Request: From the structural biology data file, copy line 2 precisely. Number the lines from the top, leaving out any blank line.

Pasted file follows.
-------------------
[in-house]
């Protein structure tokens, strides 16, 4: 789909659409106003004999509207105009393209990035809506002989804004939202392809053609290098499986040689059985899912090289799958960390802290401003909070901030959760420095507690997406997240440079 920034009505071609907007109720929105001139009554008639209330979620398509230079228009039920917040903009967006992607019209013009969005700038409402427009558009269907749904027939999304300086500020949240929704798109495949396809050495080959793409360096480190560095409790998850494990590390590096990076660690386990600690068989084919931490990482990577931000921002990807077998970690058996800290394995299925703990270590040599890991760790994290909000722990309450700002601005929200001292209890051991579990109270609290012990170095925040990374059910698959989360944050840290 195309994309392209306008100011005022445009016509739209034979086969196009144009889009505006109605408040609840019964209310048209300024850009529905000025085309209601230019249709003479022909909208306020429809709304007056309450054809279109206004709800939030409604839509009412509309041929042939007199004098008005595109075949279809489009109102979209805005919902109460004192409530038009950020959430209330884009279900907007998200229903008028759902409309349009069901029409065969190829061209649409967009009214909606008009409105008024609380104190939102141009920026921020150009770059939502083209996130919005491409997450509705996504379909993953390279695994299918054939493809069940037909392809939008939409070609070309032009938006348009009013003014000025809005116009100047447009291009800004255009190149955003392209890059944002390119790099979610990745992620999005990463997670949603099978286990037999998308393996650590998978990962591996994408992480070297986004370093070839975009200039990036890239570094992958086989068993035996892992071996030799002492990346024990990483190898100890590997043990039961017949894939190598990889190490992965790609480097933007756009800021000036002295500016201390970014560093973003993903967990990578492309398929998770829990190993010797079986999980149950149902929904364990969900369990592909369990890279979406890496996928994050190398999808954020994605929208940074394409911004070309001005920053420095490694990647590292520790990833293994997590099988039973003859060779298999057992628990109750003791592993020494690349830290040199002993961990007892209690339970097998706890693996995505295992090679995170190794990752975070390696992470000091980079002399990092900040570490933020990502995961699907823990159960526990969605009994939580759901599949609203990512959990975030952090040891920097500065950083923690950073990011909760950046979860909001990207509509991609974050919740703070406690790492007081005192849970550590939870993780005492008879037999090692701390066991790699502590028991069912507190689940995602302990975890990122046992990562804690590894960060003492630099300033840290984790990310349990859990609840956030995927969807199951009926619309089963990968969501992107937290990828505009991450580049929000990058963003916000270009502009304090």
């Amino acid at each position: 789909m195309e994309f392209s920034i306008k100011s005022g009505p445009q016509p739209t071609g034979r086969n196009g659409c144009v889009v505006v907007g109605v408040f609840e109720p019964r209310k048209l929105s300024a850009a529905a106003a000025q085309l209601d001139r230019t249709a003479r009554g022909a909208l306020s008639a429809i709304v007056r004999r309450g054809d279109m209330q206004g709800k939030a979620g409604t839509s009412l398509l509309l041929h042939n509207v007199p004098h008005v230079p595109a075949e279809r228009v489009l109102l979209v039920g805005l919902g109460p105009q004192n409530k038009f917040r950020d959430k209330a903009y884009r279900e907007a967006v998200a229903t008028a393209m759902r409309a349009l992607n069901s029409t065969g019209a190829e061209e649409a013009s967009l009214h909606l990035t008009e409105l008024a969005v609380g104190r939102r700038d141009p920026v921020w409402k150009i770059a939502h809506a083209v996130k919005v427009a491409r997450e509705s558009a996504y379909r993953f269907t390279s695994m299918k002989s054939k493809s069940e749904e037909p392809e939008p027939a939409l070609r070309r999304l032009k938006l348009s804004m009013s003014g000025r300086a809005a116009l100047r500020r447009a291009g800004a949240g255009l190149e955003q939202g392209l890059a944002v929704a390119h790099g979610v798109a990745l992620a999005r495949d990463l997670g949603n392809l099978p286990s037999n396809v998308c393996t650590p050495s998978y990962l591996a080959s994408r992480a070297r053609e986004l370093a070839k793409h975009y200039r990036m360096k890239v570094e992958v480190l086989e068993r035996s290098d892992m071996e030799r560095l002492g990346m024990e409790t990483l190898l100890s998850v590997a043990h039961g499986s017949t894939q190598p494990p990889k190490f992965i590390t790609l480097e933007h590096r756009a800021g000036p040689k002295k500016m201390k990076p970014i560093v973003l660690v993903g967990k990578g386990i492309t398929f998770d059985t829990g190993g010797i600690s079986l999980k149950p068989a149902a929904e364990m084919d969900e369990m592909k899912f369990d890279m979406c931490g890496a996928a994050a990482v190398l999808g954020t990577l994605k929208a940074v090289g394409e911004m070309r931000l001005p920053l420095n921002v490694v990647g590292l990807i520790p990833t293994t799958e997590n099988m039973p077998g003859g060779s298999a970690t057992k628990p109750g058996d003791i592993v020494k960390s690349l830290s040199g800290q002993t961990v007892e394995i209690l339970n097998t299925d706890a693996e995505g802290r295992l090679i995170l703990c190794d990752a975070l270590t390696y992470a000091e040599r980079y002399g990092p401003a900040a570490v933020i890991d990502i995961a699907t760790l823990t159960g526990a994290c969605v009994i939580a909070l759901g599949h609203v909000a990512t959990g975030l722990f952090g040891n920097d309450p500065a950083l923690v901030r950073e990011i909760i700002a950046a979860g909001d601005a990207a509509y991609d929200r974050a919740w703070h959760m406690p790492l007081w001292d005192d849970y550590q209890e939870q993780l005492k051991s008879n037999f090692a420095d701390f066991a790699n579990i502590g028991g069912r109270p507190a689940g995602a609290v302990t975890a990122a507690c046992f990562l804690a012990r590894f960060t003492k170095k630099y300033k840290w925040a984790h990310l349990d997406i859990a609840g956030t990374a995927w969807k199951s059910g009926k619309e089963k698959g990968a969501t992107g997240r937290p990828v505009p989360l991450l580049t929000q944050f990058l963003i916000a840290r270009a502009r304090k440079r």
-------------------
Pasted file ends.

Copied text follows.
């Protein structure tokens, strides 16, 4: 789909659409106003004999509207105009393209990035809506002989804004939202392809053609290098499986040689059985899912090289799958960390802290401003909070901030959760420095507690997406997240440079 920034009505071609907007109720929105001139009554008639209330979620398509230079228009039920917040903009967006992607019209013009969005700038409402427009558009269907749904027939999304300086500020949240929704798109495949396809050495080959793409360096480190560095409790998850494990590390590096990076660690386990600690068989084919931490990482990577931000921002990807077998970690058996800290394995299925703990270590040599890991760790994290909000722990309450700002601005929200001292209890051991579990109270609290012990170095925040990374059910698959989360944050840290 195309994309392209306008100011005022445009016509739209034979086969196009144009889009505006109605408040609840019964209310048209300024850009529905000025085309209601230019249709003479022909909208306020429809709304007056309450054809279109206004709800939030409604839509009412509309041929042939007199004098008005595109075949279809489009109102979209805005919902109460004192409530038009950020959430209330884009279900907007998200229903008028759902409309349009069901029409065969190829061209649409967009009214909606008009409105008024609380104190939102141009920026921020150009770059939502083209996130919005491409997450509705996504379909993953390279695994299918054939493809069940037909392809939008939409070609070309032009938006348009009013003014000025809005116009100047447009291009800004255009190149955003392209890059944002390119790099979610990745992620999005990463997670949603099978286990037999998308393996650590998978990962591996994408992480070297986004370093070839975009200039990036890239570094992958086989068993035996892992071996030799002492990346024990990483190898100890590997043990039961017949894939190598990889190490992965790609480097933007756009800021000036002295500016201390970014560093973003993903967990990578492309398929998770829990190993010797079986999980149950149902929904364990969900369990592909369990890279979406890496996928994050190398999808954020994605929208940074394409911004070309001005920053420095490694990647590292520790990833293994997590099988039973003859060779298999057992628990109750003791592993020494690349830290040199002993961990007892209690339970097998706890693996995505295992090679995170190794990752975070390696992470000091980079002399990092900040570490933020990502995961699907823990159960526990969605009994939580759901599949609203990512959990975030952090040891920097500065950083923690950073990011909760950046979860909001990207509509991609974050919740703070406690790492007081005192849970550590939870993780005492008879037999090692701390066991790699502590028991069912507190689940995602302990975890990122046992990562804690590894960060003492630099300033840290984790990310349990859990609840956030995927969807199951009926619309089963990968969501992107937290990828505009991450580049929000990058963003916000270009502009304090």